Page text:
Life Insurance Lawyer And Incontestability Clause

Dallas life insurance attorneys need to know about the incontestability clause in life insurance contracts.
What most people don’t know is that life insurance policies must contain an incontestability clause. This is a paragraph that says the policy will be incontestable after it has been in force during the lifetime of the insured for two years from its date, except for nonpayment of premiums. This is found in a few places in the Texas Insurance Code. Sections 1131.104, and 705.101 through 705.105. The effect of these clauses is to limit the various defenses that insurance companies will write into their policies so that they apply only during the first and second years of the policy. Insurance is a risk and without these laws regulating the policies, the insurance companies would write the policies in such a manner as to take out all the risk for them and leave their customer with only the illusion of insurance coverage.
The purpose of the incontestability clause in protecting the insured is further discussed in the 1972, Texas Supreme Court case, Minnesota Mutual Life Insurance Company v. Morse.
The statutes cited above do not specify whether the policy date or the effective date is considered its date. This creates an ambiguity that may be construed against the insurance company. And an insurance company may not place a more onerous incontestability clause in the policy than the one prescribed by statute. This means it cannot make an incontestability period of five years, or three years, or even two years and a day. It is limited to two years. But the insurance company can provide for a shorter period of incontestability.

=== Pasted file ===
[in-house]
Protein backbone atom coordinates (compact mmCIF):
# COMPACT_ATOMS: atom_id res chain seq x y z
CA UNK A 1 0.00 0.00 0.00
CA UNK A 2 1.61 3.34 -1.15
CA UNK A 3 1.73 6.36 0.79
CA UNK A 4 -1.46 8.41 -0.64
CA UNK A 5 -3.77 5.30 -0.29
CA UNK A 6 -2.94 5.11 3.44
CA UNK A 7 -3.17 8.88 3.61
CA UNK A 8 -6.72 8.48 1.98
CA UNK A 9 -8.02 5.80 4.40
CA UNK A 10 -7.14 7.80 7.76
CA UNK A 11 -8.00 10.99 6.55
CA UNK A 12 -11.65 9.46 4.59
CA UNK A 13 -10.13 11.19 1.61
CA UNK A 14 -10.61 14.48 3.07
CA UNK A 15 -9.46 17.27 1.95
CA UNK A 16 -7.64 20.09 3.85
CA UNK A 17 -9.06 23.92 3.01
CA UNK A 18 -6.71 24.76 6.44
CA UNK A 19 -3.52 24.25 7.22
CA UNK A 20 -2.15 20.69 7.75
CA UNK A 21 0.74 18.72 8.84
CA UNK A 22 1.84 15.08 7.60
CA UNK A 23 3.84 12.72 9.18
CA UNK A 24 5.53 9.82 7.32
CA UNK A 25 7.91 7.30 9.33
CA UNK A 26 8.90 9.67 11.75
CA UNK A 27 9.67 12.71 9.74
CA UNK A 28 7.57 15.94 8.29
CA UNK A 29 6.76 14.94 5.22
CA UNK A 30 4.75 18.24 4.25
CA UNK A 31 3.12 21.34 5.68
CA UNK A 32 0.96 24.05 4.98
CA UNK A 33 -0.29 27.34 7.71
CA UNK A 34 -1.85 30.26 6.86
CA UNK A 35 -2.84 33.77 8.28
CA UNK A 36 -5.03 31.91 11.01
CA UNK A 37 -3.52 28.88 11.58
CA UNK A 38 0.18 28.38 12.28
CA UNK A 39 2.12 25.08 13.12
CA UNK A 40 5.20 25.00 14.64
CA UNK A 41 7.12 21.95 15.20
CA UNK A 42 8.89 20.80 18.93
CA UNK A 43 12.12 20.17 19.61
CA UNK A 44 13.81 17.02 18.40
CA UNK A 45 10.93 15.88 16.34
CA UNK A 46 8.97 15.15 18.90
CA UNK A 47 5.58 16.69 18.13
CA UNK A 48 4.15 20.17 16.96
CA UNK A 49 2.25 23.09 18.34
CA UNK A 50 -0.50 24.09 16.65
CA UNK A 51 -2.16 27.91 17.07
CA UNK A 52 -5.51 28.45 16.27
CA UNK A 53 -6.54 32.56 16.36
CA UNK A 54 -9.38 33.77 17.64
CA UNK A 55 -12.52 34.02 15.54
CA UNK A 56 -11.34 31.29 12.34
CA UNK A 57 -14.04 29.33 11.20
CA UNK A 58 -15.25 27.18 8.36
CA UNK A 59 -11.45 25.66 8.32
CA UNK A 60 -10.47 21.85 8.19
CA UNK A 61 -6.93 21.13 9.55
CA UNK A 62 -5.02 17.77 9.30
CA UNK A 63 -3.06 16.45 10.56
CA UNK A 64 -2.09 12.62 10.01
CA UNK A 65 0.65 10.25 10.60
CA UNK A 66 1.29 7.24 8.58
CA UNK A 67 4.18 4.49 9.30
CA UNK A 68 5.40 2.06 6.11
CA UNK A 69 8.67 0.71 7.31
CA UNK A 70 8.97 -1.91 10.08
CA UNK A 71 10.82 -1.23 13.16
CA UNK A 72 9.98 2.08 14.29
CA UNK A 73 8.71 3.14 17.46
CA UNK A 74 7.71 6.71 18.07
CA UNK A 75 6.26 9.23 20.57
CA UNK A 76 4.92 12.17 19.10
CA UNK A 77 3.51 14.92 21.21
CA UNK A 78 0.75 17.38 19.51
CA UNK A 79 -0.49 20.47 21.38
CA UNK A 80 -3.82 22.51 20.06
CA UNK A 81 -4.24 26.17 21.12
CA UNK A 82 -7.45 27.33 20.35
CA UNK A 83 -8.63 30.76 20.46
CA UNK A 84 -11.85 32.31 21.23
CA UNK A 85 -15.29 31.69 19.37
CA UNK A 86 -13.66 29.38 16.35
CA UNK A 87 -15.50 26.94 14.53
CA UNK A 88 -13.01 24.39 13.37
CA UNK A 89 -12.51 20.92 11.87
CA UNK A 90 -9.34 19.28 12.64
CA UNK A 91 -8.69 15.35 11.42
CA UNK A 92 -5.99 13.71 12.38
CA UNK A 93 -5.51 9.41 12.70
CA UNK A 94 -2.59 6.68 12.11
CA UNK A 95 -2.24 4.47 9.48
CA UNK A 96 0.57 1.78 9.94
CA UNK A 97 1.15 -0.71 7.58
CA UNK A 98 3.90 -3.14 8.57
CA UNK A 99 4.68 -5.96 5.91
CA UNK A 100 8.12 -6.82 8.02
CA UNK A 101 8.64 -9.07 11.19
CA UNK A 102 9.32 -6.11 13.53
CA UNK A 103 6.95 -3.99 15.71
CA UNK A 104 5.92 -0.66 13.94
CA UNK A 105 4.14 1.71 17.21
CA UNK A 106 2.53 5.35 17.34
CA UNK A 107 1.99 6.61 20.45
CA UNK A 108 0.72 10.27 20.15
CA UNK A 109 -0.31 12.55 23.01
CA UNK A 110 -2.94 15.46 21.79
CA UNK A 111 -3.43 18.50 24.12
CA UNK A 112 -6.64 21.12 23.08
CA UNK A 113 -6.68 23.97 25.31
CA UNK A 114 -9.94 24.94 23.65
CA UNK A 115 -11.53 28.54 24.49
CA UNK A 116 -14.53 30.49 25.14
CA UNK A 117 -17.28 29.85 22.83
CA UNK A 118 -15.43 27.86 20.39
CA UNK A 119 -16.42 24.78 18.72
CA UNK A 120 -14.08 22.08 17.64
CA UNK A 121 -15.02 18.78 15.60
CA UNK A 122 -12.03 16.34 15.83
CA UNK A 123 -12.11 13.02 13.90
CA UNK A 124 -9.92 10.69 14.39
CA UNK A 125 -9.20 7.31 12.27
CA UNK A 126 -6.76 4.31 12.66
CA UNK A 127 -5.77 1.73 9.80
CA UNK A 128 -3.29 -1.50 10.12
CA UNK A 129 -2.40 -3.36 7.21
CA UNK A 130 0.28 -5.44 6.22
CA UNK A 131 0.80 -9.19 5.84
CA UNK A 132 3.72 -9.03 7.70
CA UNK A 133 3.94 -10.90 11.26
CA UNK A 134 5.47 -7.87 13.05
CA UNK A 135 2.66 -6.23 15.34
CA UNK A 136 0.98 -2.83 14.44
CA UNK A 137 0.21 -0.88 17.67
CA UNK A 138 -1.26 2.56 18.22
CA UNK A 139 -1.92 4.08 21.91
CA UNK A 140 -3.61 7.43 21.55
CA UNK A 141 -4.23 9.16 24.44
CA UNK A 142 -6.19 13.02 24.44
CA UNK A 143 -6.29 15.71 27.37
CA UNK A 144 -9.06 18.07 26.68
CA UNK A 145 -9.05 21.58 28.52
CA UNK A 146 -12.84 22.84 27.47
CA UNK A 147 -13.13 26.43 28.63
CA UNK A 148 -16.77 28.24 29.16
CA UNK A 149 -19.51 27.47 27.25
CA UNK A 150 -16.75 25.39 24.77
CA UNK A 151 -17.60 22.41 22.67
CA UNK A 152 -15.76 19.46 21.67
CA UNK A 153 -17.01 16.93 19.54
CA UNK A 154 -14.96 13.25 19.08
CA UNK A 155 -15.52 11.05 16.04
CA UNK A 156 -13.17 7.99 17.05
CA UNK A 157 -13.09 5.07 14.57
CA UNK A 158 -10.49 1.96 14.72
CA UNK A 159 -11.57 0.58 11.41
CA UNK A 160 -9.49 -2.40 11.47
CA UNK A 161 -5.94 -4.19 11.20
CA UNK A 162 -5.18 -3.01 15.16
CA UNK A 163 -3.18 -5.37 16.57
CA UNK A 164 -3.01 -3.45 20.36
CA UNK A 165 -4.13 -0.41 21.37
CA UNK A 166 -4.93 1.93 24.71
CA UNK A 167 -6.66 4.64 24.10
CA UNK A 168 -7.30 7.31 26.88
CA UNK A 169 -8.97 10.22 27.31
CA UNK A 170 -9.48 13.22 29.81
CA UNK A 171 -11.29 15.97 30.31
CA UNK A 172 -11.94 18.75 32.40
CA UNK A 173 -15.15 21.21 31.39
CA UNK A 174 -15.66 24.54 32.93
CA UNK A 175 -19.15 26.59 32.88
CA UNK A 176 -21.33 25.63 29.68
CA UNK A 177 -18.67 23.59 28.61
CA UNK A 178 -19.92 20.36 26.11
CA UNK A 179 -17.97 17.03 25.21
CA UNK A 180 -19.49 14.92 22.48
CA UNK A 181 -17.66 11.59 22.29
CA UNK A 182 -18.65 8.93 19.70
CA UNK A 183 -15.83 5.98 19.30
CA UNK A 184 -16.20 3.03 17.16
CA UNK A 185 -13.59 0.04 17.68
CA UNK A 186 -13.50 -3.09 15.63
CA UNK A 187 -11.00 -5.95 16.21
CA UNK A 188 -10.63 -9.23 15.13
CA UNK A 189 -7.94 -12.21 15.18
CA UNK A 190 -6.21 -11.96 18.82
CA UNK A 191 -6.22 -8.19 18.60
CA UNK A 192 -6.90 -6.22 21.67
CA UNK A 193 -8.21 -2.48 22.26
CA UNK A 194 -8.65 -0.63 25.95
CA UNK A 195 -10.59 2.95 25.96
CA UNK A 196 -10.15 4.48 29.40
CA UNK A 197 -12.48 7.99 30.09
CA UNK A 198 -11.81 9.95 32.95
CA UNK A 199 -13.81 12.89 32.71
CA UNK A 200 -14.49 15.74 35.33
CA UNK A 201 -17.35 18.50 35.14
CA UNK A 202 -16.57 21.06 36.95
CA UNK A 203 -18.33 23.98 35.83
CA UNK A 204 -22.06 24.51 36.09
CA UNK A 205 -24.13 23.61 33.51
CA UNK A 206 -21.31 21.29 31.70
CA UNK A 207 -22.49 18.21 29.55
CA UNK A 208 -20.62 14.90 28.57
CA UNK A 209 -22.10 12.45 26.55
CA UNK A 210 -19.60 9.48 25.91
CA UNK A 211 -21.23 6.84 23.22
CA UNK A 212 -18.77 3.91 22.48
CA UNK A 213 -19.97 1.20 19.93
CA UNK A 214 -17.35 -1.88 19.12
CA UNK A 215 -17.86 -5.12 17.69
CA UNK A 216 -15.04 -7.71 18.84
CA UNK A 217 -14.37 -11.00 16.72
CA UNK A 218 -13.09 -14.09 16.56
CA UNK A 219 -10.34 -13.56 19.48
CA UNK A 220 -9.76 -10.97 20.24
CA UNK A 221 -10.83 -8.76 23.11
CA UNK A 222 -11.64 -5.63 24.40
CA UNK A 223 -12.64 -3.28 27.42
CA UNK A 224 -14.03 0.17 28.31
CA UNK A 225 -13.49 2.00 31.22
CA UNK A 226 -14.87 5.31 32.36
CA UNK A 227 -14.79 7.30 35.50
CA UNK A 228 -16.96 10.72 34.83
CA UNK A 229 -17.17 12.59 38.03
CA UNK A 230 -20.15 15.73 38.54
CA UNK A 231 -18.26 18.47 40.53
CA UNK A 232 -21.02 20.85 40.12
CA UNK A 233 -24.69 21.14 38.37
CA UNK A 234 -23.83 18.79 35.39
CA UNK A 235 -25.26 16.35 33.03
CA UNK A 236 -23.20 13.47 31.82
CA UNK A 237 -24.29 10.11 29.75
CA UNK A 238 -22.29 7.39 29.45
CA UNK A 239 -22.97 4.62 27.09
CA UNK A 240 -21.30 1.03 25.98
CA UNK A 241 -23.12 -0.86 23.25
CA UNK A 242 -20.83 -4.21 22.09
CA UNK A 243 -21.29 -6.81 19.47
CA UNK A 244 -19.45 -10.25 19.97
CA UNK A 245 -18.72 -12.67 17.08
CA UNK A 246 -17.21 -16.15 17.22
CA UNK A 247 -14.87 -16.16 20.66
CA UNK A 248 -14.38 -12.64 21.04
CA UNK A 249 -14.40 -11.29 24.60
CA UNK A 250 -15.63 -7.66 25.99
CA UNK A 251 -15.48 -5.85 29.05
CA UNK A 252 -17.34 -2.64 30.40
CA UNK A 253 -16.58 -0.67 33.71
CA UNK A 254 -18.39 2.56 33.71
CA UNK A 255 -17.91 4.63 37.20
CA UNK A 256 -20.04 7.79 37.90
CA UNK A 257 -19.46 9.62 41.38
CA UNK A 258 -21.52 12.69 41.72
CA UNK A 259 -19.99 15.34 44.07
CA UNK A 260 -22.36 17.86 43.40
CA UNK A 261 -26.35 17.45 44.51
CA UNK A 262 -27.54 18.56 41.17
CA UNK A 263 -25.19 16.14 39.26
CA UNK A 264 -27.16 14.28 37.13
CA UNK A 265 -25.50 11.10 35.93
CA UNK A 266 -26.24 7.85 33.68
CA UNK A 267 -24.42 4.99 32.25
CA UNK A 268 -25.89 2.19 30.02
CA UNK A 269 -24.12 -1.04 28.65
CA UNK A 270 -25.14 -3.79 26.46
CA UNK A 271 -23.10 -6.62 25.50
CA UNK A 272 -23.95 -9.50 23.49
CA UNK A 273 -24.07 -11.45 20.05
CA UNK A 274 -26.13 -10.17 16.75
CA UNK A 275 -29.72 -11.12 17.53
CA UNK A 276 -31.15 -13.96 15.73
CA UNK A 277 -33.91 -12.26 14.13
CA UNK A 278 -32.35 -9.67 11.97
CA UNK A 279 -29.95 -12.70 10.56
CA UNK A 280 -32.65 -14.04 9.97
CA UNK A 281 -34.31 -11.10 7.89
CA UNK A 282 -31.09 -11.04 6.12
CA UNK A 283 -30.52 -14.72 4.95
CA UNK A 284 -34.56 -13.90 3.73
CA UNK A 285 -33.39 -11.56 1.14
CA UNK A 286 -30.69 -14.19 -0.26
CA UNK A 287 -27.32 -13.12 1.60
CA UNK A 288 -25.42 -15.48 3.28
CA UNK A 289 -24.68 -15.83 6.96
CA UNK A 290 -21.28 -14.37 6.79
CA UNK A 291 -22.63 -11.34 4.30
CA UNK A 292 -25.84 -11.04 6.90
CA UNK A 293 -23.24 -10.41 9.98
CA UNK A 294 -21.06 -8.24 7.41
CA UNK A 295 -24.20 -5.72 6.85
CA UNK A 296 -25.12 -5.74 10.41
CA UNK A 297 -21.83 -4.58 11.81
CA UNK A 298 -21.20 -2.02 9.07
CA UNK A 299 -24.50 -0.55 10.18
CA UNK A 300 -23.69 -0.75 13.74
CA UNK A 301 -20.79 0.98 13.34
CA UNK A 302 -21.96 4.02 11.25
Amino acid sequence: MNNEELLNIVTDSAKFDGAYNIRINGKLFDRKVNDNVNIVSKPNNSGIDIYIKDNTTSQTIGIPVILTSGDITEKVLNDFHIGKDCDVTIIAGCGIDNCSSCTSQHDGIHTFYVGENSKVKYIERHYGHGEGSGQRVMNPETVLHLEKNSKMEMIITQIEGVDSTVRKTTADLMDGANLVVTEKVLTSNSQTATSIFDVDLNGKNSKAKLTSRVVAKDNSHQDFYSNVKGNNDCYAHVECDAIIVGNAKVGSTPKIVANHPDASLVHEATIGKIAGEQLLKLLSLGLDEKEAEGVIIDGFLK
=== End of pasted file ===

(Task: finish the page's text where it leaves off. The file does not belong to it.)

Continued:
An example can be found in the 1982, Houston Court of Appeals [14th Dist.] case, Parchman v. United Liberty Life Insurance Company. In this case, the policy date in question was October 10, 1977, and the effective date was either July 20, 1977, or August 6, 1977, depending on whether a medical examination was required and completed. Using the policy date of October 10 as the date that the clause began to run provided for a longer period than using the effective dates of July 20 or August 6. Thus, the policies incontestability clause was more onerous than the one prescribed by statute, so the statute prevailed, and the policy date in the incontestability clause was construed to mean the effective date. In this case, the two year period began running on the earlier effective date rather than on the later policy date.
This case would serve as yet another example for why a person should never accept the insurance company’s claimed reason for denying a claim. An experienced Insurance Law Attorney has to be consulted to make sure that what the insurance company is doing is fair and legal.

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